BOSTON -- Alex Rodriguez emerged in the corner of the visitor's clubhouse at Fenway Park, dressed to the nines. He smeared some red-colored Chapstick on his lips and then gave them a workout.
In a question-and-answer session that lasted more than 10 minutes with New York and Boston media members, the Yankees third baseman touched upon everything from the appeal of his 211-game suspension, to his ugly relationship with the team for which he now plays, and his reaction to getting plunked on the left elbow by Red Sox pitcher Ryan Dempster in the second inning of New York's 9-6 win Sunday night.
"Whether you like me or hate me, that's . . . unprofessional," Rodriguez said of being hit by Dempster's 92-mph fastball. "It's silly. Kind of a silly way to get somebody on your team hurt as well."
There was no retaliation by Yankees pitchers, but Rodriguez -- who admitted he was "pissed off" by the hit-by-pitch -- got his measure of vengeance.
In his third at-bat of the game, he pummeled a Dempster offering about 450 feet into the bleachers in straightaway centerfield to cut the Red Sox' fifth-inning lead to 5-4.
Bolstered by what he said was a unified show of support from the Yankees dugout, Rodriguez finished the game 3-for-4 with two RBI and two runs scored.
"That today kind of brought us together," he explained. "Joe [Girardi]'s reaction was amazing. Every single one of my teammates said hit a bomb and walk it off. They were as pissed as I was."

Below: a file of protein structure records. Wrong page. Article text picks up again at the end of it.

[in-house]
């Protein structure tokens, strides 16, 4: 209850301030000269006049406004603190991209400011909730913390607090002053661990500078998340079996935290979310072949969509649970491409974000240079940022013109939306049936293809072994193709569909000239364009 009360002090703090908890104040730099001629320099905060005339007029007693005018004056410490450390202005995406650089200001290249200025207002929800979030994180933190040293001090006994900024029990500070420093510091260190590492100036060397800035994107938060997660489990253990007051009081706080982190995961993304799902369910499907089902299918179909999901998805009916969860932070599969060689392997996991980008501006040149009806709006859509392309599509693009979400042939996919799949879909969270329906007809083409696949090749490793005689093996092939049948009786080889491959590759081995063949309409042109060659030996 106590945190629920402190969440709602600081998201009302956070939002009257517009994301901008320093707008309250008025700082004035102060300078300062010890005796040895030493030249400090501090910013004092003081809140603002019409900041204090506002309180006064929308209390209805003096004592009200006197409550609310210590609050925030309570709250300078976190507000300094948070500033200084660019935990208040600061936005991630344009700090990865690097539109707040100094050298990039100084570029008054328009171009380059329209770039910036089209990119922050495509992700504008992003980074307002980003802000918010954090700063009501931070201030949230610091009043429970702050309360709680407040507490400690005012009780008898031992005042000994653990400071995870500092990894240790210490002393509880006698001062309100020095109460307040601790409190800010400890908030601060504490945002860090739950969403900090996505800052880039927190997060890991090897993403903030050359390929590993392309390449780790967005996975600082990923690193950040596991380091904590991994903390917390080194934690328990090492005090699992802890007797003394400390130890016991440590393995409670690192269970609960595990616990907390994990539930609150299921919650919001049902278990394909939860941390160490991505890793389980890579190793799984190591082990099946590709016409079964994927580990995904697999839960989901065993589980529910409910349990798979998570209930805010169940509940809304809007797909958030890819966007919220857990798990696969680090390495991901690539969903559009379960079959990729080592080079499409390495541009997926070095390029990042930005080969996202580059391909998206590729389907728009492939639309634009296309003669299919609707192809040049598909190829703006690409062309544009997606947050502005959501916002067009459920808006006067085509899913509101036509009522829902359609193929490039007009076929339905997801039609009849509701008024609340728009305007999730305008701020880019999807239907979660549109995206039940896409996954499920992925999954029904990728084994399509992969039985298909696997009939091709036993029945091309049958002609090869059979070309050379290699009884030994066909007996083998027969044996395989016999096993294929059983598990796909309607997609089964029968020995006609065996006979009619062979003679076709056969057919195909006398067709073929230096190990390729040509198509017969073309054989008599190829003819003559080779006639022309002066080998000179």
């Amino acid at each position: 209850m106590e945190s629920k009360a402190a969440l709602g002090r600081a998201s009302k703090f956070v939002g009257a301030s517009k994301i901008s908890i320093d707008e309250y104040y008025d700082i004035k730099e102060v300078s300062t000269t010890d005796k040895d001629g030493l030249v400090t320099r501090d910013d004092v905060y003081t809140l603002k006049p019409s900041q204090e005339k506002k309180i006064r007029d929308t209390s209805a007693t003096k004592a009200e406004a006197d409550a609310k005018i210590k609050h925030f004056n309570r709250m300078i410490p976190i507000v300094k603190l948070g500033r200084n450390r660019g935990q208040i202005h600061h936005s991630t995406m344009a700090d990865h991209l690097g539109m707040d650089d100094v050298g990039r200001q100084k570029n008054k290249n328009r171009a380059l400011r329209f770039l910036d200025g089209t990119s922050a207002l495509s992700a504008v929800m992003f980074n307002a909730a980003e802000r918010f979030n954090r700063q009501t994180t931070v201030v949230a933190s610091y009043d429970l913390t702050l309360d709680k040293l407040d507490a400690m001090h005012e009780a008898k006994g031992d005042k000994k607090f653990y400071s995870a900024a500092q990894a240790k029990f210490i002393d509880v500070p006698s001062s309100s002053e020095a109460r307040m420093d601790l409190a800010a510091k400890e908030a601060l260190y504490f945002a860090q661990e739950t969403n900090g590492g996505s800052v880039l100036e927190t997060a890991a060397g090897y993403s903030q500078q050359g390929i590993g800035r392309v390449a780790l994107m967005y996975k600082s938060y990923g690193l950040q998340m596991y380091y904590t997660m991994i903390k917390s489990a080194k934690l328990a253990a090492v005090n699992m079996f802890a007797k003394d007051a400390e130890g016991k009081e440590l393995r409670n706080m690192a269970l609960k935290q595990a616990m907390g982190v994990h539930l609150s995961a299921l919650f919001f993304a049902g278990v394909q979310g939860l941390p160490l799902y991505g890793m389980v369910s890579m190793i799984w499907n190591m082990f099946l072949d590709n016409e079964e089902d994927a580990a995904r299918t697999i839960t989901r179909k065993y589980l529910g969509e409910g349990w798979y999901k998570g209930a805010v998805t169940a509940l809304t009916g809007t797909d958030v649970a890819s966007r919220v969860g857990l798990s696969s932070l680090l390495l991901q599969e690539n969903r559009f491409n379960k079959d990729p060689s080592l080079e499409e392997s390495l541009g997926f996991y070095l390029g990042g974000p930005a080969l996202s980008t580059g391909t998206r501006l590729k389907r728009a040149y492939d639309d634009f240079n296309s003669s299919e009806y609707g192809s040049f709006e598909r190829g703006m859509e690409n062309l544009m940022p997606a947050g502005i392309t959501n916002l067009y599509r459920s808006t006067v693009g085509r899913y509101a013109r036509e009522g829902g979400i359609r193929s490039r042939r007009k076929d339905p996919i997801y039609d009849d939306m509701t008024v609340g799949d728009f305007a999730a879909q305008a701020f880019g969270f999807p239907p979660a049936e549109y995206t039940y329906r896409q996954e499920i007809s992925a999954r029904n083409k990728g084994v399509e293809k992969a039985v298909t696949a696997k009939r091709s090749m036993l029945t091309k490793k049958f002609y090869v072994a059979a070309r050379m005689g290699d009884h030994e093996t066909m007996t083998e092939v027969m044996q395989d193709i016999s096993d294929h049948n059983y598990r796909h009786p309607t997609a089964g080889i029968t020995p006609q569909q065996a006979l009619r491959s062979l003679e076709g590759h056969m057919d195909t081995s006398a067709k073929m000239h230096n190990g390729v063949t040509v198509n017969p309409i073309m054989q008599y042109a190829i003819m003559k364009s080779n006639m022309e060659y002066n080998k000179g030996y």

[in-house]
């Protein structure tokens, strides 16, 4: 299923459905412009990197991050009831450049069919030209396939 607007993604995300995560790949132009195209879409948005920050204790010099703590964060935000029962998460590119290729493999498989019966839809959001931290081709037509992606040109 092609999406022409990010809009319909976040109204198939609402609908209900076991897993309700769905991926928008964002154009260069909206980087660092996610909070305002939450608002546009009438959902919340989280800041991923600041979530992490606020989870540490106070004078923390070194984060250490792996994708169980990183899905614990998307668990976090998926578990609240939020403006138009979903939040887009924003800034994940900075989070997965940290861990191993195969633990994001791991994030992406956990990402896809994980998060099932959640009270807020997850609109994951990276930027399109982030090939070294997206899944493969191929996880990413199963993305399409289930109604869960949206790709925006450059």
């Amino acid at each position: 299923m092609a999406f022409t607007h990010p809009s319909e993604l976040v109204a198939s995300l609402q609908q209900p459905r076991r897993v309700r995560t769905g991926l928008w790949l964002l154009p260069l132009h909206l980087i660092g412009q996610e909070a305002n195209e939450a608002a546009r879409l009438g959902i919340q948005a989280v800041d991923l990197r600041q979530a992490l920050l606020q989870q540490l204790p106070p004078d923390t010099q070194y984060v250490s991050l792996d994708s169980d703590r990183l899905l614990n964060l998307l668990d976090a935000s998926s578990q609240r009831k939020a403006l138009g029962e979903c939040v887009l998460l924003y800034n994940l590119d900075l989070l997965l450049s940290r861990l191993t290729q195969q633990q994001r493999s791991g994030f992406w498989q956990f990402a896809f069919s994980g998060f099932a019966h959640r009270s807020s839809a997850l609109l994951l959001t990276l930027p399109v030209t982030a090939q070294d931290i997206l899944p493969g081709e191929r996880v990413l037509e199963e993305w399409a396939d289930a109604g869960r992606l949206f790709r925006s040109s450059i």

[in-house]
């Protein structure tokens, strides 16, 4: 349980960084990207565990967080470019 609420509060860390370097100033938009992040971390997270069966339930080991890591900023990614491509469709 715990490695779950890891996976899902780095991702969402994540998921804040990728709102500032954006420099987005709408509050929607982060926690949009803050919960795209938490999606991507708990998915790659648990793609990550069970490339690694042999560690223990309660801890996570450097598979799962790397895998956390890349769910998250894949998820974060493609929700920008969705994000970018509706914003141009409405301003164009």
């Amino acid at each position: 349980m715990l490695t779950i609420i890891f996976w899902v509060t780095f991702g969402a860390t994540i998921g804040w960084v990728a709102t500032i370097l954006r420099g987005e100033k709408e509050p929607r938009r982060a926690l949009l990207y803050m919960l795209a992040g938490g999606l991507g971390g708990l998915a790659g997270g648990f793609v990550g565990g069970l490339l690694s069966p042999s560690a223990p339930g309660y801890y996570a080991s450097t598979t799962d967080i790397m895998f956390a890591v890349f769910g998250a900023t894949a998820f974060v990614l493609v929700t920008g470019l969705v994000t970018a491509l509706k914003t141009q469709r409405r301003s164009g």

It took Dempster four tries to hit Rodriguez, and with his fourth fastball he found Rodriguez's elbow pad.
Warnings were issued immediately by home plate umpire Brian O'Nora. Girardi was irate and sprinting from his team's dugout before O'Nora could even signal toward the Yankees bench.
Girardi screamed at O'Nora and then turned to Dempster and unleashed a brief expletive-laden rant toward the righty. Television cameras caught Girardi walking off the field saying, "Somebody's going to get hit."
While Girardi argued that Dempster should be ejected, both teams' benches and bullpens cleared. At no point did it become a physical confrontation between the two teams, though, and Girardi was the only member of either club to be ejected.
Rodriguez said he was surprised there was not a warning issued when Dempster threw behind him with the first pitch of the second inning. He knew then, he said, that he was being targeted.
"Yeah, especially when it's behind me and he's a guy who has pretty good control," Rodriguez said. "I thought it was over at that point. I thought the umpires would handle it and make sure no one gets hurt in that situation."
Rodriguez said that to later hit a homer off of Dempster was "the ultimate revenge," and admitted that he may have glanced toward Dempster as he rounded the bases.
"Perhaps," he said. "I was pretty pumped."
Asked if he believed Dempster should be suspended for his actions in Sunday's game, Rodriguez opened his eyes wide and shook his head.
"I'm the wrong guy to be asking about suspensions," he said with a laugh.